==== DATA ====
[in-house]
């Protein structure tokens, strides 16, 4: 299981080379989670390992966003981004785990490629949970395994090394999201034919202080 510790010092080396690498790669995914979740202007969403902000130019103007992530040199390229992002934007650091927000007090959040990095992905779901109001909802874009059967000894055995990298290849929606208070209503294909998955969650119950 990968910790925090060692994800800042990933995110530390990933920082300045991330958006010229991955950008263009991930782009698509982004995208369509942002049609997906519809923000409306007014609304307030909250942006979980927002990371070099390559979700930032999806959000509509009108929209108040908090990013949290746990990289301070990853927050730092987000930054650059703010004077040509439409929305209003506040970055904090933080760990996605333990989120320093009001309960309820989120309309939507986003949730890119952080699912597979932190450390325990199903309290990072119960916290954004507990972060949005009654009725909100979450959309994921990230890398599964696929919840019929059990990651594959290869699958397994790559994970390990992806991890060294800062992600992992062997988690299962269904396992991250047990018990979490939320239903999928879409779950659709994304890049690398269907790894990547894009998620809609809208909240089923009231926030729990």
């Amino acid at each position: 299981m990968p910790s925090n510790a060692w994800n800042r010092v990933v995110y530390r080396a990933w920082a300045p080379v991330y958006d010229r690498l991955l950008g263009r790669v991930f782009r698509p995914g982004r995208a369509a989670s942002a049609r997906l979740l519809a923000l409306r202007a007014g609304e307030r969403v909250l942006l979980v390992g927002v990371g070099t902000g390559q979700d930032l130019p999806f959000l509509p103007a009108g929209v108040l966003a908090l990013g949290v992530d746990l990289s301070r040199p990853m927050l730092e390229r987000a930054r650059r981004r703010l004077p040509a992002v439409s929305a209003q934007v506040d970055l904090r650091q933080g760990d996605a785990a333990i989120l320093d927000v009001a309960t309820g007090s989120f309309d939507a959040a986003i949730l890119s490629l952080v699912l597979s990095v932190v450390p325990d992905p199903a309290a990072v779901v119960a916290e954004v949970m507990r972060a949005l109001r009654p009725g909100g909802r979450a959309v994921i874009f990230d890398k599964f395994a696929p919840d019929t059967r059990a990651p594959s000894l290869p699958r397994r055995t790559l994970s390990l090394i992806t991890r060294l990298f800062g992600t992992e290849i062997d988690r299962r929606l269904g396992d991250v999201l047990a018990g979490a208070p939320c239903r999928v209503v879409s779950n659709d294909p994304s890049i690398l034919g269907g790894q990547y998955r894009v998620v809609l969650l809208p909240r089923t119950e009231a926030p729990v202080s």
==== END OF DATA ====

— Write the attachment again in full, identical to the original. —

[in-house]
């Protein structure tokens, strides 16, 4: 299981080379989670390992966003981004785990490629949970395994090394999201034919202080 510790010092080396690498790669995914979740202007969403902000130019103007992530040199390229992002934007650091927000007090959040990095992905779901109001909802874009059967000894055995990298290849929606208070209503294909998955969650119950 990968910790925090060692994800800042990933995110530390990933920082300045991330958006010229991955950008263009991930782009698509982004995208369509942002049609997906519809923000409306007014609304307030909250942006979980927002990371070099390559979700930032999806959000509509009108929209108040908090990013949290746990990289301070990853927050730092987000930054650059703010004077040509439409929305209003506040970055904090933080760990996605333990989120320093009001309960309820989120309309939507986003949730890119952080699912597979932190450390325990199903309290990072119960916290954004507990972060949005009654009725909100979450959309994921990230890398599964696929919840019929059990990651594959290869699958397994790559994970390990992806991890060294800062992600992992062997988690299962269904396992991250047990018990979490939320239903999928879409779950659709994304890049690398269907790894990547894009998620809609809208909240089923009231926030729990």
């Amino acid at each position: 299981m990968p910790s925090n510790a060692w994800n800042r010092v990933v995110y530390r080396a990933w920082a300045p080379v991330y958006d010229r690498l991955l950008g263009r790669v991930f782009r698509p995914g982004r995208a369509a989670s942002a049609r997906l979740l519809a923000l409306r202007a007014g609304e307030r969403v909250l942006l979980v390992g927002v990371g070099t902000g390559q979700d930032l130019p999806f959000l509509p103007a009108g929209v108040l966003a908090l990013g949290v992530d746990l990289s301070r040199p990853m927050l730092e390229r987000a930054r650059r981004r703010l004077p040509a992002v439409s929305a209003q934007v506040d970055l904090r650091q933080g760990d996605a785990a333990i989120l320093d927000v009001a309960t309820g007090s989120f309309d939507a959040a986003i949730l890119s490629l952080v699912l597979s990095v932190v450390p325990d992905p199903a309290a990072v779901v119960a916290e954004v949970m507990r972060a949005l109001r009654p009725g909100g909802r979450a959309v994921i874009f990230d890398k599964f395994a696929p919840d019929t059967r059990a990651p594959s000894l290869p699958r397994r055995t790559l994970s390990l090394i992806t991890r060294l990298f800062g992600t992992e290849i062997d988690r299962r929606l269904g396992d991250v999201l047990a018990g979490a208070p939320c239903r999928v209503v879409s779950n659709d294909p994304s890049i690398l034919g269907g790894q990547y998955r894009v998620v809609l969650l809208p909240r089923t119950e009231a926030p729990v202080s």